To delete or archive - that is the question

August 7, 2013 

One of the most important business tools is email. It allows us to stay in touch with the office and each other regardless of our location. While email is useful, it's not perfect.

One issue is that we receive so many emails, with as many as 100 a day or more. This has led to many an overload and meltdown; there are just simply too many emails to get through. So, what do most people do? Delete them. However, that could lead to problems.

When it comes down to it there are usually two options for users to keep their inbox from overflowing. They can either archive or delete emails.

Archiving or deleting emails

Archiving and deleting are features that are available to most email clients. By archiving email, you essentially remove them from your inbox, usually into another folder. When you archive emails, they are still retrievable, and you are still able to search for them and access the information within them. Deleting emails, on the other hand, is different. Yes, your emails are removed, but they will usually not disappear instantly. Most email programs move deleted emails into a trash folder. Some clients are set up to empty the folder on a daily basis, while others delete instantly or when they've set the program to. However, once you empty the trash, it's very hard to get these deleted emails back.

The issue of whether to delete or archive emails is a bit cloudy. For personal accounts it's a little easier: If the email is junk, spam, or contains useless information, it's safe to delete it. For businesses, you can go ahead and delete junk emails, but for many other emails it may be a better idea to archive emails.

Here are a number of reasons:

1. It's the law

Depending which country and industry your company operates in, there may be rules and regulations that state how long you should keep emails. For example: The Federal Rules of Civil Procedure (FCRP) in the U.S. states that if a company can anticipate legal action from information contained within a message, or series of messages, it must archive them. The EU has similar, yet slightly more complicated rules. The Data Protection Directive (DPA) of the EU states that, "Personal data must be stored, but no longer than necessary… The subjects of emails, the "Data Subjects," have the right to access information about the storage and access to their personal data and to request accurate copies. If you operate in the EU, you must furnish personal information stored in email or otherwise, if asked for it. The kicker is: If you've deleted emails with such information, you are obligated to provide these as well. Most other countries have laws similar to these, so it's better to err on the side of caution and check with a lawyer to ensure you know exactly what the rules are.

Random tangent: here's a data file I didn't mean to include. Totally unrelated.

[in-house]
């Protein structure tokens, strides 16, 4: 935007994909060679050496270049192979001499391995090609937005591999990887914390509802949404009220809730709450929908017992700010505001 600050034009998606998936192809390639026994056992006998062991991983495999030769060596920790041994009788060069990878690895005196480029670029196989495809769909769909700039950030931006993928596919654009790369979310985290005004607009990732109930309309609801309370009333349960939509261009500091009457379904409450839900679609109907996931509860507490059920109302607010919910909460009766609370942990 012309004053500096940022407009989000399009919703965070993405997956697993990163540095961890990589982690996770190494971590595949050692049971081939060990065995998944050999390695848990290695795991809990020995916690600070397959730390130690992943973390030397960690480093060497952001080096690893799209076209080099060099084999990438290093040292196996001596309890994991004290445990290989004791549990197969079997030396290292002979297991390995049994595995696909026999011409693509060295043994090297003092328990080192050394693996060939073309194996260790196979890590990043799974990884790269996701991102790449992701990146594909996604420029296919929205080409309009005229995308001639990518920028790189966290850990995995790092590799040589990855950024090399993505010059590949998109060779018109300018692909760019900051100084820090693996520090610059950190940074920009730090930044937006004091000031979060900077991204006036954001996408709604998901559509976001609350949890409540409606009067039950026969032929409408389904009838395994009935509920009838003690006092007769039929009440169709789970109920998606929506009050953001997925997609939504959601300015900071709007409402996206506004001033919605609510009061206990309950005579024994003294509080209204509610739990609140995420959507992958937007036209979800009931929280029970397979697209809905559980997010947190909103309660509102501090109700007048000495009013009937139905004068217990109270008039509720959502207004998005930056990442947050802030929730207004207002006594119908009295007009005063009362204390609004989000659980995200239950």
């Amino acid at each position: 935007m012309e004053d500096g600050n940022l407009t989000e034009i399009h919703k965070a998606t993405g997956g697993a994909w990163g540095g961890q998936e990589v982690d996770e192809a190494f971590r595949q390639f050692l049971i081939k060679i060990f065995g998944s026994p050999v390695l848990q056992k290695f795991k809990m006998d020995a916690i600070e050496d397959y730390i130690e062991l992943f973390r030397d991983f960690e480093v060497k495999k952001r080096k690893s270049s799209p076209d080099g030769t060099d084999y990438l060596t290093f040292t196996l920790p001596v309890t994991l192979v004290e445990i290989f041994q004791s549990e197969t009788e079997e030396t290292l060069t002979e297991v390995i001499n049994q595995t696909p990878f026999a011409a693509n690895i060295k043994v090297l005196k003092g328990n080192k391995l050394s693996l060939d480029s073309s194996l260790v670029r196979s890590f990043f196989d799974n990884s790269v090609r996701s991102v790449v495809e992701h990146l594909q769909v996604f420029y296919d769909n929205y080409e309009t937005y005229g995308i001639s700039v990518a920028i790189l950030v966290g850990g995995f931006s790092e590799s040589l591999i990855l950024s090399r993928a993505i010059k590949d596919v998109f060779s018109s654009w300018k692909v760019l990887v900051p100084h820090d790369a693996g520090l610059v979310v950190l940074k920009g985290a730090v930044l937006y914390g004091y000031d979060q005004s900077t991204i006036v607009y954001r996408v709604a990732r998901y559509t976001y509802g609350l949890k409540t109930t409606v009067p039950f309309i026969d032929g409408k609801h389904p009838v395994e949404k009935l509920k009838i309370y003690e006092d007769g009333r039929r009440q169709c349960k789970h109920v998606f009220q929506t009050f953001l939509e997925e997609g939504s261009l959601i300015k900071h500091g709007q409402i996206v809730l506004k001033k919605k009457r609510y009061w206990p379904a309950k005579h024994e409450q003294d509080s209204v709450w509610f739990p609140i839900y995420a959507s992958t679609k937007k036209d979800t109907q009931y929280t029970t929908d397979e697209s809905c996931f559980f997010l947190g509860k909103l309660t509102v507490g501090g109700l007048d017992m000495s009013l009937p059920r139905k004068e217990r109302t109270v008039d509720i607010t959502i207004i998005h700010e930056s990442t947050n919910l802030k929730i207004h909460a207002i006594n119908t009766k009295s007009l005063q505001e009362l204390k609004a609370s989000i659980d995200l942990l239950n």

2. Storage isn't an issue

In the past, emails took up precious storage, so you really had no other choice but to delete messages. Nowadays, that's not as big of an issue, especially for users of services like Gmail who get upwards of 10GB (more than enough to store all of your emails). This allows you to archive emails while keeping your inbox clean, and not having to worry about the law.

3. Email is a form of data

Data is becoming big business. While it's highly likely that many small to medium businesses won't be implementing Big Data practices in the near future, data in emails is still important. Let's say for instance that you get an order for X amount of Y last year, and you were so busy you just filled the order but didn't fill in the proper records. When that client emails again, the only other information you have is from previous emails. If you delete it, that information is gone. Beyond that, many decisions are made through and recorded in email. Delete that important email stating next year's budget decision, and you could be in trouble.

4. Archive or delete?

We're not suggesting you should keep all of your emails. In fact, the above reasons for archiving all have one thing in common: Useful information. The key is if information in an email isn't useful to you, your company or colleagues, or if you have it stored in another location, you can probably delete messages.

David Spire, president and CEO of United Systems, holds multiple professional certifications, including Microsoft's Small Business Specialist. He can be reached at 941.721.6423 or by e-mail at

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